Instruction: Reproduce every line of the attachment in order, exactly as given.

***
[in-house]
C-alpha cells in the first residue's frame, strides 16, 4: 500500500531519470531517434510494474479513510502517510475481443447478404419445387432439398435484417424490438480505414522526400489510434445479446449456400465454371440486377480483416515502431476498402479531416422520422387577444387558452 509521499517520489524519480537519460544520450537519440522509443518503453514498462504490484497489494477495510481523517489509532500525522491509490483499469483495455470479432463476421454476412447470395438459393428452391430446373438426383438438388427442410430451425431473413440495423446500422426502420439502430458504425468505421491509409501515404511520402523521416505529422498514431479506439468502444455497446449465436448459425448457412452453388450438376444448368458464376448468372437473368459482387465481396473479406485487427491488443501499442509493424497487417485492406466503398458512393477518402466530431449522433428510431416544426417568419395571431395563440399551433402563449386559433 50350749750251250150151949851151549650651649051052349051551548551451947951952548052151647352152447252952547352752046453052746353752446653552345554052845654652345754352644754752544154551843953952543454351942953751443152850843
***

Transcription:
[in-house]
C-alpha cells in the first residue's frame, strides 16, 4: 500500500531519470531517434510494474479513510502517510475481443447478404419445387432439398435484417424490438480505414522526400489510434445479446449456400465454371440486377480483416515502431476498402479531416422520422387577444387558452 509521499517520489524519480537519460544520450537519440522509443518503453514498462504490484497489494477495510481523517489509532500525522491509490483499469483495455470479432463476421454476412447470395438459393428452391430446373438426383438438388427442410430451425431473413440495423446500422426502420439502430458504425468505421491509409501515404511520402523521416505529422498514431479506439468502444455497446449465436448459425448457412452453388450438376444448368458464376448468372437473368459482387465481396473479406485487427491488443501499442509493424497487417485492406466503398458512393477518402466530431449522433428510431416544426417568419395571431395563440399551433402563449386559433 50350749750251250150151949851151549650651649051052349051551548551451947951952548052151647352152447252952547352752046453052746353752446653552345554052845654652345754352644754752544154551843953952543454351942953751443152850843